American Airlines started inching toward dynamic award pricing earlier this year with Economy Web Specials. These are discounted award fares with some extra restrictions (no changes or cancellations unless you have top elite status), starting with flights as low as 5,000 miles each way within the U.S.
American is following Delta and United‘s lead here; these web special fares allow the airline to ignore its award chart and price award fares based on cash cost, demand, and more. While that can result in higher costs, it can also be a huge win – like the 10,000-mile round-trip fares to Australia and New Zealand American sold this fall.
But it's not all good news. This dynamic, unpredictable award pricing approach has started spreading to international first and business class flights booked with AAdvantage miles. And the result is some sky-high award fares, as first reported by The Points Guy.
For example, here's a look at flights from Chicago-O'Hare (ORD) to Rome (FCO) in the spring with one-way flights available as high as 400,000 miles.
These rates are totally divorced from American's award chart, which lays out the supposed cost for each and every flight you book with AAdvantage miles. According to that chart, a one-way business class flight to Europe should cost 57,500 miles at the cheapest MileSAAver level and 135,000 miles at the most expensive AAnytime rate. That's clearly not the case here.
But it gets worse. Want to fly to Tokyo in time for the 2020 Summer Olympics? It could cost you as much as 450,000 miles for a one-way flight in business class in mid-July 2020. That's astoundingly expensive. And once again, that rate is nowhere to be found on American's award chart. These flights should cost no more than 155,000 miles.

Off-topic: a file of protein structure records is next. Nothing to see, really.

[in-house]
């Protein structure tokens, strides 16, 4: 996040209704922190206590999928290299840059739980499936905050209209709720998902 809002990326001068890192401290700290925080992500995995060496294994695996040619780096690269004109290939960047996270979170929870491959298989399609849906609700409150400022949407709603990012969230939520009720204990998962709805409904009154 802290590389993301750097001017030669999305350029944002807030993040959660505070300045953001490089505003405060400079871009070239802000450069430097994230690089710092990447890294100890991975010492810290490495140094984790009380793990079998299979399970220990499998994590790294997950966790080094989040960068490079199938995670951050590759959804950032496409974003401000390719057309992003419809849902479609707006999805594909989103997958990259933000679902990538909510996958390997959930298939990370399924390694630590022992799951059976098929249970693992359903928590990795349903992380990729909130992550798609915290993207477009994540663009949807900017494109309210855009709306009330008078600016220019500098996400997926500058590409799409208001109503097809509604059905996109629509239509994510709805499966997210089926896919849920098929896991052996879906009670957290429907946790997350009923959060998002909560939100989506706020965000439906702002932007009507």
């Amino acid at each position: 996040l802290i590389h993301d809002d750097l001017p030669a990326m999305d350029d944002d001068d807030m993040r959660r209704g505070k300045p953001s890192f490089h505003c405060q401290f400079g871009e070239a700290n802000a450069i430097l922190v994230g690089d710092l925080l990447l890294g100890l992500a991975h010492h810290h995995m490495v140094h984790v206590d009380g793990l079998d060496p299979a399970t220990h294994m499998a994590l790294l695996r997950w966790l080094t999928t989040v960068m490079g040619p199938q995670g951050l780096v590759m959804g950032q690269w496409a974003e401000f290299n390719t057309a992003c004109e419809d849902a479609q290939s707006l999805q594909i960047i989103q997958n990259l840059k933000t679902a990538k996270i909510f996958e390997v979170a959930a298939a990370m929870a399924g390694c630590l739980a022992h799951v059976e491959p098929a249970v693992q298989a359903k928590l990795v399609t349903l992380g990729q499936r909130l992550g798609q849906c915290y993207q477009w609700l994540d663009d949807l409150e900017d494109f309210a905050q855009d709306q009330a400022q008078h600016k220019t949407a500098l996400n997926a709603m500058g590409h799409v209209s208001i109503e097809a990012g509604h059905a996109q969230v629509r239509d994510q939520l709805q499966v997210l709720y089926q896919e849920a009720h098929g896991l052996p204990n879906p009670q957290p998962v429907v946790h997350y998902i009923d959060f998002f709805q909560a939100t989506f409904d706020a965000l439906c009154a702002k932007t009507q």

It's worth noting that these aren't Web Specials, that dedicated, cheaper award fare with extra strings attached. American is simply moving toward dynamic award pricing – while still maintaining its award chart for the time being.
And you can still put that award chart to good use and find flights at cheaper rates – especially on partner carriers. While American may be jacking up award rates on its own flights, booking partner airlines like Qatar Airways, Japan Airlines, Cathay Pacific, and others remain consistent and often much cheaper (at least when you can find award availability).
For example, American wants a whopping 450,000 AAdvantage miles for a nonstop flight from Los Angeles (LAX) to Tokyo-Haneda (HND) in American business class on July 17. But you can book the same route in Japan Airlines' outstanding business class on the exact same day for just 60,000 miles.
This unpredictable and often exorbitant pricing only applies to booking flights on American itself. So for now, booking partner awards still makes AAdvantage miles insanely valuable.
It was only a matter of time before American followed Delta's lead and started selling first and business class flights for an exorbitant amount of miles.
As with all things in the world of points and miles, you have to take the bad with the good. And while there can be some tremendous upside to dynamic award pricing, this sky-high pricing is clearly the downside.